Cranberry Sauce

Hello and Happy Holidays!!

The Holiday season is upon us and celebrating with delicious, festive food is an enjoyable part of the season.

Specifically, cranberry sauce is a common ingredient and traditional condiment that is typical for the Winter Holidays.

I wanted to introduce a homemade Cranberry Sauce that can be made from 3 ingredients and takes only about 5 minutes of your time.

There are added sugars, high-fructose corn syrup, colorants, or preservatives.

Watch a video below on how to make this recipe or just print it out.

The ingredients:

  • 3 cups of fresh cranberries
  • 1 fresh Fyui persimmon
  • 4 dates (all pits removed)
  • 2 cups of filtered water

The equipment:

  • A blender, knife, cutting board, and a 4-cup Mason glass jar

The preparation:

  1. Remove cranberries from a package and rinse under cold water.
  2. Wash and peel persimmon and cut into 4 pieces
  3. Put cranberries, dates, persimmon, and water into a blender.
  4. Blend well until the mixture becomes smooth and homogenous.
  5. Serve immediately.
  6. Store in a glass jar in the refrigerator for up to 4 days or freeze in the portion-sized containers for up to 2 months.

Yield: 4 cups

Total servings: 16 (each serving is 1/4 cup)

Total calories: 500 kcal (31.25 kcal per serving)

This recipe makes about 4 cups of Cranberry Sauce, which can serve 16 people. You can also cut the recipe in half to make less of it.

Watch a 1-minute video on how to make this recipe.

Cranberry Sauce

Nataliya
This recipe needs only 3 ingredients and takes about 5 minutes to make.
All of the ingredients are fresh and raw, and no cooking is necessary.
There are no added sugars, high fructose corn syrup, preservatives, colorants, or taste enhancers.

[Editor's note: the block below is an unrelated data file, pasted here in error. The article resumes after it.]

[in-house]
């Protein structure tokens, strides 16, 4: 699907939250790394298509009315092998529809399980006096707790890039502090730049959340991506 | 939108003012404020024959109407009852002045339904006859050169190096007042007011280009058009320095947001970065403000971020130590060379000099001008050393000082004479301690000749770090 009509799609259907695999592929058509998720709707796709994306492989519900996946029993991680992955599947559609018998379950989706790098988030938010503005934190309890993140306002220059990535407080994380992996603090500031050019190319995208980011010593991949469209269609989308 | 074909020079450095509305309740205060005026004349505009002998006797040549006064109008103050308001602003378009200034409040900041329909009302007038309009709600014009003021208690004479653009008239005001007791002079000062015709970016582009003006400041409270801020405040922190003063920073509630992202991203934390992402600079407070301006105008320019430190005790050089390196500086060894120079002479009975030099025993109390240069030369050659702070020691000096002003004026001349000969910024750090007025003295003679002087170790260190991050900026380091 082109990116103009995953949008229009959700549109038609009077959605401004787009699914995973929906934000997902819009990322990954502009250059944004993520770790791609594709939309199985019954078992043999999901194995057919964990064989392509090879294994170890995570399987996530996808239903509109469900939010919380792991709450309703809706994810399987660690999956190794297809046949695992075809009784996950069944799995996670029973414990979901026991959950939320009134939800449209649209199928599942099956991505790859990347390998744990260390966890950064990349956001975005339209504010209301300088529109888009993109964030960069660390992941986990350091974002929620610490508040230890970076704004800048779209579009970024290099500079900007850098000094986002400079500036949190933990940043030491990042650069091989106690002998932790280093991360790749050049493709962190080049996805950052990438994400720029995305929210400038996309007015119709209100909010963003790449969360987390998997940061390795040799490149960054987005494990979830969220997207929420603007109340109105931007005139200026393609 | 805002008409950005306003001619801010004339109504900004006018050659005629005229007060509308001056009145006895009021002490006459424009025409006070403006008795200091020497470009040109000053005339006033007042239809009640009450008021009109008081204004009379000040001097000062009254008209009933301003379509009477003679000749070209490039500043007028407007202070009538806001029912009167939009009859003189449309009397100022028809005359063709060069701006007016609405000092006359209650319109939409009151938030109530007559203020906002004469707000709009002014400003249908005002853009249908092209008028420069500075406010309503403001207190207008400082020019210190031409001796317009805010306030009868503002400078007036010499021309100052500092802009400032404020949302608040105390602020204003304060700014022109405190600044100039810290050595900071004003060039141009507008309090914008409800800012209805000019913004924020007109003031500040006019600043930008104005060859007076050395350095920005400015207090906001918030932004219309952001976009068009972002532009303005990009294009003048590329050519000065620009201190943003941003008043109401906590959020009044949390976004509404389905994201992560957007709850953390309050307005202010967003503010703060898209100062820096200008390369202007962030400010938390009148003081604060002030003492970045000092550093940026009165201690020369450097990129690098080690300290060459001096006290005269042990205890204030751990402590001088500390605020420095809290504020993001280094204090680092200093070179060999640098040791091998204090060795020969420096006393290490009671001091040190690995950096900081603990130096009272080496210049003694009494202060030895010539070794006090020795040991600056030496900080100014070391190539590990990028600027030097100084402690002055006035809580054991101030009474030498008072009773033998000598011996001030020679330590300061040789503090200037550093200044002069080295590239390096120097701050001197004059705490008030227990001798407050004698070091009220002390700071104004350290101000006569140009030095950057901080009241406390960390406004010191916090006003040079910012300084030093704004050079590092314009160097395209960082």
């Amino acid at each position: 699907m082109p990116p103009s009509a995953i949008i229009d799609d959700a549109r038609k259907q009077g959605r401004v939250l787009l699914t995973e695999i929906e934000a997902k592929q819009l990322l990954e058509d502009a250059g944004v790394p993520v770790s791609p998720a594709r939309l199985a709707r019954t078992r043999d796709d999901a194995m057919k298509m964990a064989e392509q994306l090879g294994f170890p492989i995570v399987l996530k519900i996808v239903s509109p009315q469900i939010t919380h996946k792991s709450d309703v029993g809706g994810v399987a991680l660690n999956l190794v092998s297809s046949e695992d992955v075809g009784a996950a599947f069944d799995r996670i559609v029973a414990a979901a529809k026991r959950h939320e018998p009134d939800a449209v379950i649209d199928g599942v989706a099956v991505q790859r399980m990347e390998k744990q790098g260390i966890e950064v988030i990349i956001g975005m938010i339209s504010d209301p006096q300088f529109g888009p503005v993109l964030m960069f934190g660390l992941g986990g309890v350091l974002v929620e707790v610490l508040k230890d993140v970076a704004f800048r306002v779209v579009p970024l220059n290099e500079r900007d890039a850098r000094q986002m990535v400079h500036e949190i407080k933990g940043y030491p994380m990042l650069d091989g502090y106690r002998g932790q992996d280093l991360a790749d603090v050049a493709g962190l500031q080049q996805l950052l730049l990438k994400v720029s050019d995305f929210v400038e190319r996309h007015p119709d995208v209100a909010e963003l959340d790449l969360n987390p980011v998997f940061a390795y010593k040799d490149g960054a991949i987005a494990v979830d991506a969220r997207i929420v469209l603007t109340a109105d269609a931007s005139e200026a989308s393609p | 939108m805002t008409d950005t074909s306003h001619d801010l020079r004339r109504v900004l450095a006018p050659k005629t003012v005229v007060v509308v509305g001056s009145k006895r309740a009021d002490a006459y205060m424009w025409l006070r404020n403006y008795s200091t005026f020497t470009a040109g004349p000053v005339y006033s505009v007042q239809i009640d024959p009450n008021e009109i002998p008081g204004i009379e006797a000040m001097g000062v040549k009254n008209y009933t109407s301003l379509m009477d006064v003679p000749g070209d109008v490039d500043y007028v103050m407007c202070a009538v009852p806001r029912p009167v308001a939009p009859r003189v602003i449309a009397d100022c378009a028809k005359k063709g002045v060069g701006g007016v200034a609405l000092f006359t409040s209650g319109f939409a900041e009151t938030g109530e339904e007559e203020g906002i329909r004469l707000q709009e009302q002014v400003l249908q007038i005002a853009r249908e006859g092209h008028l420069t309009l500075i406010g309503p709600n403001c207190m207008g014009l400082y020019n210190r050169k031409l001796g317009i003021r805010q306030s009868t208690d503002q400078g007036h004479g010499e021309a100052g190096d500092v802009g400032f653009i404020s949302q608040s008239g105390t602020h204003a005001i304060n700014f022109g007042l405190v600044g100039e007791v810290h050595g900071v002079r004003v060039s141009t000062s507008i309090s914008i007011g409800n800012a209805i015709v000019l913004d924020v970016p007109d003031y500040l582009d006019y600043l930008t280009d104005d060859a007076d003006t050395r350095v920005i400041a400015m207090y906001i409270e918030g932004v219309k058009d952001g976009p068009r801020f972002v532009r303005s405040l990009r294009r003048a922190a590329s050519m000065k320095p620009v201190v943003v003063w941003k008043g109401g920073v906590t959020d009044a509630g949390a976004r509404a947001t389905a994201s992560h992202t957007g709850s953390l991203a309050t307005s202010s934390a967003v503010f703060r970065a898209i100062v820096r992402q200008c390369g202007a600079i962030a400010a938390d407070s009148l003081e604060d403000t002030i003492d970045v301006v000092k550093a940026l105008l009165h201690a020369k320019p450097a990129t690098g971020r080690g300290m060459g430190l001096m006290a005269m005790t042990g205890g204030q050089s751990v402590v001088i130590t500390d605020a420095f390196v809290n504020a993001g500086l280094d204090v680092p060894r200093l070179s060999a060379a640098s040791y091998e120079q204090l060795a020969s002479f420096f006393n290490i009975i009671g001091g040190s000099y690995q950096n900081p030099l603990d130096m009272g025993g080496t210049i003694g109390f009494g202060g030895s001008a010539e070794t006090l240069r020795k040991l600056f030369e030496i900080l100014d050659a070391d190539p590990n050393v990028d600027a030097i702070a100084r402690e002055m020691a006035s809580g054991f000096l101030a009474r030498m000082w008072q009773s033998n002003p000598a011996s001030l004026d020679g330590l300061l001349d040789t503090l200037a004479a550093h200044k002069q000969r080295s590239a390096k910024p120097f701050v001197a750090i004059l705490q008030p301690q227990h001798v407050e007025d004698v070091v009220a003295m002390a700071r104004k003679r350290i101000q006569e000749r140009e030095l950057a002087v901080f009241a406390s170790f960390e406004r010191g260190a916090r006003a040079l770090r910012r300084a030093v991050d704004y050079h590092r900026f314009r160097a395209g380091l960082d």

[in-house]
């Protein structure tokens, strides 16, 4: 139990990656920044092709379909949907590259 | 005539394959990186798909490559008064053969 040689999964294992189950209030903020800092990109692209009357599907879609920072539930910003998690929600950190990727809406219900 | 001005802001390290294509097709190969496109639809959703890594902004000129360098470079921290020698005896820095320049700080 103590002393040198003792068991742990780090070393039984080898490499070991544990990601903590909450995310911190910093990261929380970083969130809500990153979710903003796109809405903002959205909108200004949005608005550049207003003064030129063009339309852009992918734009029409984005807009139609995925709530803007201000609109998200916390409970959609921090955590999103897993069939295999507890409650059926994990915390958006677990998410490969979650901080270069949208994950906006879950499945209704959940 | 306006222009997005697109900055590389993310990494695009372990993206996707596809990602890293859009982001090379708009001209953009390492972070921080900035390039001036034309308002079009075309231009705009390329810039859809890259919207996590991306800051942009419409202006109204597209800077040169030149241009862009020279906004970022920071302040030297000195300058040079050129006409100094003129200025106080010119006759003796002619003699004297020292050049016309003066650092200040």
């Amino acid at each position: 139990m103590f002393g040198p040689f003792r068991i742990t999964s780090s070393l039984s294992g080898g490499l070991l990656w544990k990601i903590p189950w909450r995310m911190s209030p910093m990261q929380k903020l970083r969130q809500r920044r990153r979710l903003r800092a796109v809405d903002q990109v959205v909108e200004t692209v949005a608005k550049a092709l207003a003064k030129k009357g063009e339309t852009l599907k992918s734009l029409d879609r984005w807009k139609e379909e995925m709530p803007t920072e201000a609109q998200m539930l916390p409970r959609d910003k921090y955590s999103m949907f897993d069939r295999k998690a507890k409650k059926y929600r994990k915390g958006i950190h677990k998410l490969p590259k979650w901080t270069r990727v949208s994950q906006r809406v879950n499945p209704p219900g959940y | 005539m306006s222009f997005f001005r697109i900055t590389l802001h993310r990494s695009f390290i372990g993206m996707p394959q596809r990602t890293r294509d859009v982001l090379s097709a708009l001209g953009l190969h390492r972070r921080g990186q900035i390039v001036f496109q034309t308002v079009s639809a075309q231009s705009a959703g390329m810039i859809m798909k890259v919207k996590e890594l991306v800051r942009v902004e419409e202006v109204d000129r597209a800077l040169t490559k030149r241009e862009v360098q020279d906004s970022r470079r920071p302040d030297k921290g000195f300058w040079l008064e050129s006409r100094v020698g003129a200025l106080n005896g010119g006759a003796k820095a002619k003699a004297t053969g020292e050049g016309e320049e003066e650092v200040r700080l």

Prep Time 5 mins
Cook Time 0 mins
0 mins
Servings 16 people
Calories 31.25 kcal

Equipment

  • Blender
  • Cutting board
  • Knife
  • 4 cups Mason jar

Ingredients
  

  • 3 cups fresh cranberries
  • 1 piece fresh persimmon
  • 4 pieces Medjool dates (pits removed)
  • 2 cups filtered water

Instructions
 

  • Remove cranberries from a package and rinse under cold water
  • Wash and peel the persimmon and cut into 4 pieces
  • In the blender, combine cranberries, persimmon, and dates
  • Add water to the blender
  • Blend everything until smooth and homogenous.
  • Taste and adjust it to your preference. For example, you may want to add a few more dates to make the sauce sweeter.
  • Store in a refrigerator for up to 4 days or freeze in the portion-sized containers for up to 2 months.

Notes

This recipe makes about 4 cups of Cranberry Sauce, which can serve 16 people. You can also cut the recipe in half to make less of it.
It is ready to serve immediately. You can store this Cranberry Sauce in the refrigerator for up to 4 days. 
Enjoy! 
Nataliya @ https://beinginbesthealth.com/
 
 
Keyword antioxidants, dairy-free, delicious, easy, gluten-free, lowcalorie, noaddedoil, noaddedsugar, nutrient-rich, nutrition, plant-based, raw, vegan, wholefoods

 

 

Using Essential Oils

Today, I was making a room spray with the essential oils. Next time when there is a cold or flu lurking around, the essential oils can help to cleanse and sanitize the air.* Many studies have documented the antibacterial, antifungal, antiviral, and antiparasitic qualities of the pure, unadulterated essential oils (Elshafie & Camele, 2017; Nieto et al., 2016; Sadlon & Lamson, 2010)*.

 

The essential oils, also known as volatile oils, are the natural and concentrated extracts. They are derived from the plants (flowers, leaves, barks, stems, seeds, berries, resins, or roots). The steam distillation, hydro-distillation, hydro-diffusion, or solvent extraction can be used to extract the essential oils. The composition of the essential oils is complex and consists mostly of synergistically acting terpenes, terpenoids (phenols, alcohols, aldehydes, ketones, or ethers) and aromatic compounds (Man et al., 2019).